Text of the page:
Ischemic damage to the GI tract occurs when splanchnic blood flow falls to a level at which delivery of oxygen and other nutrients is insufficient to maintain oxidative metabolism and hence cell integrity. Reduced blood flow to the gastrointestinal tract may occur during generalized nonocclusive ischemia (e.g., circulatory shock and congestive heart failure, especially in those treated with cardiac glycosides) and in occlusive disorders (e.g., emboli, atherosclerosis, thrombosis) that primarily involve the mesenteric circulation. Occlusion of a major intestinal artery does not result in the expected reduction in intestinal blood flow. In adult animals, occlusion of a branch of the superior mesenteric artery results in only a 30 to 50 percent reduction in intestinal blood flow, which is attributed to the extensive network of intramural and extramural collateral channels. In neonatal animals, which have less developed collateral channels, a similar arterial occlusion reduces intestinal blood flow by 70 percent. This may explain why the neonatal intestine is more vulnerable to ischemic necrosis than adult intestine.
Increases in the capillary filtration coefficient and a reduction in the osmotic reflection coefficient have been demonstrated in the GI tract after I/R. The permeability response is derived from an increase in the number of large (200 Á radius) pores, while the small-pore (50 Á radius) population is unaffected. In the intestine, the increase in the capillary filtration coefficient observed after I/R is not solely a result of increased capillary surface area.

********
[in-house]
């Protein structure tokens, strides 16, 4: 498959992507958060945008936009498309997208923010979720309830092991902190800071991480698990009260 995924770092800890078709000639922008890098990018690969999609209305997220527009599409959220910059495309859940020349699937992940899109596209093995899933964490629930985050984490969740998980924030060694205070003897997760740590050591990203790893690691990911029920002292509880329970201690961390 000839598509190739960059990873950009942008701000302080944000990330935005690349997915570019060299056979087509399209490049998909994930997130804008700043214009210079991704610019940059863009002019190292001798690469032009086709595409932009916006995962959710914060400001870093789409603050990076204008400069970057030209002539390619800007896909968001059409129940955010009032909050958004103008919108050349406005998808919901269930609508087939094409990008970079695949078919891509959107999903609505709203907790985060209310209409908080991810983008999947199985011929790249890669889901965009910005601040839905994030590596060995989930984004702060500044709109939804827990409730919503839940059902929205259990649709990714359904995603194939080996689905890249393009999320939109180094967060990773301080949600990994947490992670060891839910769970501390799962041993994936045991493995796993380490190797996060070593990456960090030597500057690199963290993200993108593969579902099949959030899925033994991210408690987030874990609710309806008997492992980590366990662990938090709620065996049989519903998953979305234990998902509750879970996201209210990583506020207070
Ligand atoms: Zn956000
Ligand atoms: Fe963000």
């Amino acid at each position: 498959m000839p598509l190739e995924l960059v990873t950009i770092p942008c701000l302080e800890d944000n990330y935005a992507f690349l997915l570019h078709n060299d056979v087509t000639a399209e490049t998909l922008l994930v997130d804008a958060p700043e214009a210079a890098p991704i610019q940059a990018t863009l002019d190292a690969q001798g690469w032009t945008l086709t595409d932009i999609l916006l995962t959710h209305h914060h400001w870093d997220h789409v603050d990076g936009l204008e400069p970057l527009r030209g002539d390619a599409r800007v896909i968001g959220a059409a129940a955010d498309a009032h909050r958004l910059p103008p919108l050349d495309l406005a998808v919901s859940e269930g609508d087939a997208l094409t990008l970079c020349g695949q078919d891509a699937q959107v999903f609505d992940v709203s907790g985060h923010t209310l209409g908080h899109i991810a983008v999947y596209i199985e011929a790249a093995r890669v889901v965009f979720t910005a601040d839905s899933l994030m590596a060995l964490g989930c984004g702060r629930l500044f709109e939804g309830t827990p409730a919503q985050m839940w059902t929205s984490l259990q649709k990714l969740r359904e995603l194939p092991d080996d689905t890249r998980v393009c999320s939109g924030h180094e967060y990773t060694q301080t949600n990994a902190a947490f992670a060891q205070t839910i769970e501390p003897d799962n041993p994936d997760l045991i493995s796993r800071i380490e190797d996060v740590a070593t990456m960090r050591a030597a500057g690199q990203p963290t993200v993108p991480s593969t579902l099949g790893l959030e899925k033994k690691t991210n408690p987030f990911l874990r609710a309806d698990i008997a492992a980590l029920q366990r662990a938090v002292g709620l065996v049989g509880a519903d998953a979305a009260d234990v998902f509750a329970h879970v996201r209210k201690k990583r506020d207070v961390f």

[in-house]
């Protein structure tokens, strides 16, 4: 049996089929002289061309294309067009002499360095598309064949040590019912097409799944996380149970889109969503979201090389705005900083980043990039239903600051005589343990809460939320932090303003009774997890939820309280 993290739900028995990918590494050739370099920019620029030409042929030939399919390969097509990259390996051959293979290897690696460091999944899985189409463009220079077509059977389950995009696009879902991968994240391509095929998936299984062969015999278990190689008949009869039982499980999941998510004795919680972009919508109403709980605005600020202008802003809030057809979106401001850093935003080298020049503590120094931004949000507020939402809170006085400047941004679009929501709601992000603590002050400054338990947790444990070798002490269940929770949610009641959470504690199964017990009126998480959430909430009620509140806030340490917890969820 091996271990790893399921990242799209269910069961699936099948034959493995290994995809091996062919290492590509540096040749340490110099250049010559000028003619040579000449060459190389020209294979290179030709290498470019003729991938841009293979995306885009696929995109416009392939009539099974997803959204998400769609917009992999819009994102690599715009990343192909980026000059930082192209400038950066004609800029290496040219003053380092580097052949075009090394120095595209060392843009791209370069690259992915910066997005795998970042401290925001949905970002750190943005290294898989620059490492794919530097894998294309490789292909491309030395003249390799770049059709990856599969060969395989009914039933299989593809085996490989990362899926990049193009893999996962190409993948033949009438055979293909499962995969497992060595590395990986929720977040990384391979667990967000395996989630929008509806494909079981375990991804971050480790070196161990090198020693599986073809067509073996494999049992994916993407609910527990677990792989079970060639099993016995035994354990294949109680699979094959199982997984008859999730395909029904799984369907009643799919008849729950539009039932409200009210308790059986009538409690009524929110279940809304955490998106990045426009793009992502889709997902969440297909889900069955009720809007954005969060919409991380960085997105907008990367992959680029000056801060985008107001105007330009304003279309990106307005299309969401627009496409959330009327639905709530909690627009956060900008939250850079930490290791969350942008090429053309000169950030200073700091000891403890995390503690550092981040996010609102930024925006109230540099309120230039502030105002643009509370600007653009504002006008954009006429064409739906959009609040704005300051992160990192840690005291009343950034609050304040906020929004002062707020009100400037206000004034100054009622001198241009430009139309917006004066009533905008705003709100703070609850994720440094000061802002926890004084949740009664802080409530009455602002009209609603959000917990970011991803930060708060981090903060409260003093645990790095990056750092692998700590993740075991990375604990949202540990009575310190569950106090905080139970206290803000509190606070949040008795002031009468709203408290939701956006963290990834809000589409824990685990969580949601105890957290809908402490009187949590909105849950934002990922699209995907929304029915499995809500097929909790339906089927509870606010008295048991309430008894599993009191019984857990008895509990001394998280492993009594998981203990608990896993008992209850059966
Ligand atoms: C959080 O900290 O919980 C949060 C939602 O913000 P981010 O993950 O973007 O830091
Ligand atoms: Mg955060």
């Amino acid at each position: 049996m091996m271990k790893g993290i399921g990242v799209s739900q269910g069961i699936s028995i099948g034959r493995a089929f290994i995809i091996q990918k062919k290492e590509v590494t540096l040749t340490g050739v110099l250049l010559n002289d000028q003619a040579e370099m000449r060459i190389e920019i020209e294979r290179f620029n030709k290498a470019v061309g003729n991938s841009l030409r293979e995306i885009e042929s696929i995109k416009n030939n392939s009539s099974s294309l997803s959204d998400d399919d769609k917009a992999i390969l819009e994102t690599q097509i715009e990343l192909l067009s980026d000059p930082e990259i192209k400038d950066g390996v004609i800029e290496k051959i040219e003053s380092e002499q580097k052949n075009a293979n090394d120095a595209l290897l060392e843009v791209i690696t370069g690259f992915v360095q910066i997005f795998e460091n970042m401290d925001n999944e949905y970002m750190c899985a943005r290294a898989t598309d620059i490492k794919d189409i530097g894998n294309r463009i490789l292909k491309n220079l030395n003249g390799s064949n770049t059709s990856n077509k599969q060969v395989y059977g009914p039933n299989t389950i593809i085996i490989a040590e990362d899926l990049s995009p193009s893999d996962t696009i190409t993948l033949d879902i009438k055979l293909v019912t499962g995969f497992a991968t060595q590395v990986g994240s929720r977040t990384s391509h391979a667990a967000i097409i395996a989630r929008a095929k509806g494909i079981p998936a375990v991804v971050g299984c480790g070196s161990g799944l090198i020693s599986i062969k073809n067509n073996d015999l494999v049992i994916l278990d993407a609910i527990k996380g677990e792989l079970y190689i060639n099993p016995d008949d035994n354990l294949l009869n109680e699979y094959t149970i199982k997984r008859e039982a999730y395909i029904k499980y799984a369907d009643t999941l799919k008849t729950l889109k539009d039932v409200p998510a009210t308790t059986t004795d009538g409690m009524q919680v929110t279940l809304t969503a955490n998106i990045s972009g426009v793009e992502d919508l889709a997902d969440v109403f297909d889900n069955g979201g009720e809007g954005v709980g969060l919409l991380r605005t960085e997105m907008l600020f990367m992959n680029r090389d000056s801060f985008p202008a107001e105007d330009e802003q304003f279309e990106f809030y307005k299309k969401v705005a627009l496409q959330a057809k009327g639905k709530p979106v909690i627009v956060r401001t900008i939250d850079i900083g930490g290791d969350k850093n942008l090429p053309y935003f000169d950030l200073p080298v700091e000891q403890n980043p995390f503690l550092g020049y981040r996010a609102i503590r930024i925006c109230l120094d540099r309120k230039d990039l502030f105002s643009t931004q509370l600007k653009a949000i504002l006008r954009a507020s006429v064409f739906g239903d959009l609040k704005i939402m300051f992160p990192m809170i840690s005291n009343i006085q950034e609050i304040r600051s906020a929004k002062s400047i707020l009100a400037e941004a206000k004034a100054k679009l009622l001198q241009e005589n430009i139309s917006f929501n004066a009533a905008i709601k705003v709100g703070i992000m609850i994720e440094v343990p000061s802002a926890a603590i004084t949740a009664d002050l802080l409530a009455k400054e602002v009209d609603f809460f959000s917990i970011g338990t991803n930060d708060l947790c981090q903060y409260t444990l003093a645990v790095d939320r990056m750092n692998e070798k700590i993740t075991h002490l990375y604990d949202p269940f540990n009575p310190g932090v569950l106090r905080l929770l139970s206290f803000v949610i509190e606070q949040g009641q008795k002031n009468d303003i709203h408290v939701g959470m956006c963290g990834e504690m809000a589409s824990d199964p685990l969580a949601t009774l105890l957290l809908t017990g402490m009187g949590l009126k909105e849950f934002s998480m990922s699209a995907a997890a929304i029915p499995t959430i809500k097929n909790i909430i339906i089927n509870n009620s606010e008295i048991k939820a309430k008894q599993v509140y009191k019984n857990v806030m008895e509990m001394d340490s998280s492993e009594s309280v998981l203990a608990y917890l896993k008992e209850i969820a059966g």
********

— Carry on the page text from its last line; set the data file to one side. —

Ischemic injury in the intestine appears to be related, either primarily or secondarily, to the effects of tissue hypoxia. Possible mechanisms of mucosal injury induced by tissue hypoxia include depletion of high-energy phosphates necessary to produce protective substances; accumulation of histamine, leading to increased microvascular permeability; production of metabolic acidosis, leading to release of lysosomal enzymes and cellular digestion; conversion of xanthine dehydrogenase to xanthine oxidase, an enzyme that can produce cytotoxic oxygen-derived free radicals during reoxygenation; and the attraction and activation of circulating granulocytes that can injure tissue by producing proteases and oxidants. There is considerable evidence that implicates both reactive oxygen species and infiltrating granulocytes in I/R injury in the GI tract. The I/R-induced microvascular responses in the GI tract are comparable to those observed during an intense inflammatory response. With the reintroduction of molecular oxygen at reperfusion endothelial cells assume both a proinflammatory and pro-thrombogenic phenotype that is characterized by the recruitment of adherent leukocytes and platelets in postcapillary venules. The platelets act to amplify the neutrophil activation response while neutrophils per se appear to mediate the endothelial barrier dysfunction associated with I/R. Extravasated neutrophils then contribute to the mucosal dysfunction and epithelial cell necrosis after I/R by releasing a variety of proteases and reactive oxygen metabolites.